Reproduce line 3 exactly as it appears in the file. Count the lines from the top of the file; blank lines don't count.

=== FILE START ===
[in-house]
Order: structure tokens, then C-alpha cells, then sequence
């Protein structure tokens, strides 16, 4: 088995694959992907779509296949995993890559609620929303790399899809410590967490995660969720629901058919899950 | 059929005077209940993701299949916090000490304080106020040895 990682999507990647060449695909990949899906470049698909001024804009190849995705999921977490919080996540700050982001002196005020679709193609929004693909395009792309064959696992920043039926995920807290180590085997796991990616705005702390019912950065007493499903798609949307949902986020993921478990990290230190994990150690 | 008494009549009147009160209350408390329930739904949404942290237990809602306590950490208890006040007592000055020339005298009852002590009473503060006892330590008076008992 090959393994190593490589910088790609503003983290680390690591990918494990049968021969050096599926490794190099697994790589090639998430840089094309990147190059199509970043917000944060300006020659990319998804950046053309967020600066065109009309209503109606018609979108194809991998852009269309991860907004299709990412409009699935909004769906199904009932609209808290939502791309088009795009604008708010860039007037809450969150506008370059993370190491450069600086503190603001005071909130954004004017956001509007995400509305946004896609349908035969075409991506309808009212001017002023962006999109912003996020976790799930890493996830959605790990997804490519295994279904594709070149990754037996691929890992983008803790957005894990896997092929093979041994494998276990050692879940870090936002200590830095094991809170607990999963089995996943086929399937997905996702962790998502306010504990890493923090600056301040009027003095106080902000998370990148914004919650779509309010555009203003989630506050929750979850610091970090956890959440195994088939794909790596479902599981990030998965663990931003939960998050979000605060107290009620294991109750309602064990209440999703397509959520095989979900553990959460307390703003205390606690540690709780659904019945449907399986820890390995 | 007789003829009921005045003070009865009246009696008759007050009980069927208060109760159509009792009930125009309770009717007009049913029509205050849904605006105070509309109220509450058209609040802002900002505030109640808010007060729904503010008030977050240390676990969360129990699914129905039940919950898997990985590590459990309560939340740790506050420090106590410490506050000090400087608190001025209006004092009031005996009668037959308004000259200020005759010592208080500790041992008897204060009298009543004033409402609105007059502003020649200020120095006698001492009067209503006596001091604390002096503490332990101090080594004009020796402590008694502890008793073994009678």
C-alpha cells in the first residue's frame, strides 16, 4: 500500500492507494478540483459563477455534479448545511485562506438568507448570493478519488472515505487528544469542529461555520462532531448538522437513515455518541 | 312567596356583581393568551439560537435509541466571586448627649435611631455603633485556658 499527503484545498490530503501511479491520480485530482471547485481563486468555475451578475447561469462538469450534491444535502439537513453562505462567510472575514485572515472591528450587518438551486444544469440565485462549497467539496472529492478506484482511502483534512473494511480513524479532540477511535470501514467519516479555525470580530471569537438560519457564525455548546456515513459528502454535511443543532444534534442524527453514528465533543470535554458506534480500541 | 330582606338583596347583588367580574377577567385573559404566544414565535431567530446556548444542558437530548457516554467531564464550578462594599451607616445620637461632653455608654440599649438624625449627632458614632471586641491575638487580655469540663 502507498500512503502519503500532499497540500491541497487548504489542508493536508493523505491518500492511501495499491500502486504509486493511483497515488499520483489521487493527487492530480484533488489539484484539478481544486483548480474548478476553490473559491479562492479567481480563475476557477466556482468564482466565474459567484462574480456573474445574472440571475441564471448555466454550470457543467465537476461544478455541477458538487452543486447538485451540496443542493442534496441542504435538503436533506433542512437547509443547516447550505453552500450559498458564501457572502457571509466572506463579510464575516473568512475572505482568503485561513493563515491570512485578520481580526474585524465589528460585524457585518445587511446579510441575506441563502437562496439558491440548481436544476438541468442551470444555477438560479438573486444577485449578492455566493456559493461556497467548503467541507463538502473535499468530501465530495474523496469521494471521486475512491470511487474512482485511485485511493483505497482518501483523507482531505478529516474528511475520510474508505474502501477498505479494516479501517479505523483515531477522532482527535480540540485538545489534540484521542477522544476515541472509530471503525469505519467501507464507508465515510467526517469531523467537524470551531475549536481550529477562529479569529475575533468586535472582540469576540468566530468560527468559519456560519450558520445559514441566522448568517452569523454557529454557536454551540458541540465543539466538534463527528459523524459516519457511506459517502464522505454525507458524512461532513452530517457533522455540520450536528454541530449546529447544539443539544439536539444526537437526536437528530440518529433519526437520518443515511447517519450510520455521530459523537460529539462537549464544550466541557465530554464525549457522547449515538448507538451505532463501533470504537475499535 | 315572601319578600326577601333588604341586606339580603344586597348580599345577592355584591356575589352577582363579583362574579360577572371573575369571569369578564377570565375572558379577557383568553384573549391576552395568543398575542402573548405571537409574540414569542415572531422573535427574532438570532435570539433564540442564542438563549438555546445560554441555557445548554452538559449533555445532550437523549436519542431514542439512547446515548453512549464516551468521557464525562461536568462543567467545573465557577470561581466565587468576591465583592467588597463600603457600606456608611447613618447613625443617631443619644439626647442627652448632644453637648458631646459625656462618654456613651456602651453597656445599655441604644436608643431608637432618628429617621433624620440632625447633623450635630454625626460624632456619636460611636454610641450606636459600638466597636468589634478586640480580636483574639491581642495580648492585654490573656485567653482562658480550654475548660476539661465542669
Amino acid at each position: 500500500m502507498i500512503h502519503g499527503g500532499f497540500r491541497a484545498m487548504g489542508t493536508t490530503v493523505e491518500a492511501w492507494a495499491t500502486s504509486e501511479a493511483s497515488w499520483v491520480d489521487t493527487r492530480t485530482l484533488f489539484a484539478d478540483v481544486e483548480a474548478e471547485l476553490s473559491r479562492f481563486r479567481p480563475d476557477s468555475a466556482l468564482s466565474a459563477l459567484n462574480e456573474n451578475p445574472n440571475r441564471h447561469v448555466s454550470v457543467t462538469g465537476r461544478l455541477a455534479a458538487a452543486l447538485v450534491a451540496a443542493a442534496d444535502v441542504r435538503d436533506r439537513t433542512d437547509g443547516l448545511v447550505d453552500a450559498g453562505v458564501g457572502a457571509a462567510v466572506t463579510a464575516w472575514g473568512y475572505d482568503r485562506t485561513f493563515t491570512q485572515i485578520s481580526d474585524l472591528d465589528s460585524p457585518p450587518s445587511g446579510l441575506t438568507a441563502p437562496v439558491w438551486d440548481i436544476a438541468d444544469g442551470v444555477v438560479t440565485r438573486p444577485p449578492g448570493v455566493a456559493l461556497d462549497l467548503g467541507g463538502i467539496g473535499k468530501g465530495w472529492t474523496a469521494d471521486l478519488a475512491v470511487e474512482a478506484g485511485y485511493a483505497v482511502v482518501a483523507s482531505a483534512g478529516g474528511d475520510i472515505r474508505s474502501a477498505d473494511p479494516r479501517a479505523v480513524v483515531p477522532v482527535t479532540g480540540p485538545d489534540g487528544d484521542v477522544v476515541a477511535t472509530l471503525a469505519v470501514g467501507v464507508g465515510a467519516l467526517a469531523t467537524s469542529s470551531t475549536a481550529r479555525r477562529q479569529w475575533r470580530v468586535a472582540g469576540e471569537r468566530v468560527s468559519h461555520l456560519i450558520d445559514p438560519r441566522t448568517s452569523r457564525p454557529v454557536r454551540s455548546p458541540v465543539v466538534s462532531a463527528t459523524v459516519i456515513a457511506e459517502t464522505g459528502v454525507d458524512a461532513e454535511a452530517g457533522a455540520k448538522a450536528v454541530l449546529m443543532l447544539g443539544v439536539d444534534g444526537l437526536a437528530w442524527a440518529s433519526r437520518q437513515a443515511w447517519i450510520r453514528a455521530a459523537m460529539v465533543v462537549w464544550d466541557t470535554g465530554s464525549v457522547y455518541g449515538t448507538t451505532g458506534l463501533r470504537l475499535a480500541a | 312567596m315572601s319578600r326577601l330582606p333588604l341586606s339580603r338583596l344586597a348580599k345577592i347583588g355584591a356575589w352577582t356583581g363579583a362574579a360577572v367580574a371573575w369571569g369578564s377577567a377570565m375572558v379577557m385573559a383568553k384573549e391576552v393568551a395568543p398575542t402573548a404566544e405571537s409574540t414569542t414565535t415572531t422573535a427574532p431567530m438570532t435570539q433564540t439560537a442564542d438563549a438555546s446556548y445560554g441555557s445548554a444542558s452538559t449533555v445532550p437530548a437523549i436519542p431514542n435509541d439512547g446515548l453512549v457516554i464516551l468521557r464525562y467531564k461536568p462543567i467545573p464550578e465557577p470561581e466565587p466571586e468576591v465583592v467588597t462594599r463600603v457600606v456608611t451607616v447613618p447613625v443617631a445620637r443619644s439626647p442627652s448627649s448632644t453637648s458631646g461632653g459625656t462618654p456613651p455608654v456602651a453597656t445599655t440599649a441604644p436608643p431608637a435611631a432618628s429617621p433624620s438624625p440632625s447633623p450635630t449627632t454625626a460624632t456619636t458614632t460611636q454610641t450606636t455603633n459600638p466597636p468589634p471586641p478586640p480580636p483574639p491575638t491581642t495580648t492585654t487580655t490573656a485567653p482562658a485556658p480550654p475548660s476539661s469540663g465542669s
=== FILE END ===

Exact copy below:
């Protein structure tokens, strides 16, 4: 088995694959992907779509296949995993890559609620929303790399899809410590967490995660969720629901058919899950 | 059929005077209940993701299949916090000490304080106020040895 990682999507990647060449695909990949899906470049698909001024804009190849995705999921977490919080996540700050982001002196005020679709193609929004693909395009792309064959696992920043039926995920807290180590085997796991990616705005702390019912950065007493499903798609949307949902986020993921478990990290230190994990150690 | 008494009549009147009160209350408390329930739904949404942290237990809602306590950490208890006040007592000055020339005298009852002590009473503060006892330590008076008992 090959393994190593490589910088790609503003983290680390690591990918494990049968021969050096599926490794190099697994790589090639998430840089094309990147190059199509970043917000944060300006020659990319998804950046053309967020600066065109009309209503109606018609979108194809991998852009269309991860907004299709990412409009699935909004769906199904009932609209808290939502791309088009795009604008708010860039007037809450969150506008370059993370190491450069600086503190603001005071909130954004004017956001509007995400509305946004896609349908035969075409991506309808009212001017002023962006999109912003996020976790799930890493996830959605790990997804490519295994279904594709070149990754037996691929890992983008803790957005894990896997092929093979041994494998276990050692879940870090936002200590830095094991809170607990999963089995996943086929399937997905996702962790998502306010504990890493923090600056301040009027003095106080902000998370990148914004919650779509309010555009203003989630506050929750979850610091970090956890959440195994088939794909790596479902599981990030998965663990931003939960998050979000605060107290009620294991109750309602064990209440999703397509959520095989979900553990959460307390703003205390606690540690709780659904019945449907399986820890390995 | 007789003829009921005045003070009865009246009696008759007050009980069927208060109760159509009792009930125009309770009717007009049913029509205050849904605006105070509309109220509450058209609040802002900002505030109640808010007060729904503010008030977050240390676990969360129990699914129905039940919950898997990985590590459990309560939340740790506050420090106590410490506050000090400087608190001025209006004092009031005996009668037959308004000259200020005759010592208080500790041992008897204060009298009543004033409402609105007059502003020649200020120095006698001492009067209503006596001091604390002096503490332990101090080594004009020796402590008694502890008793073994009678």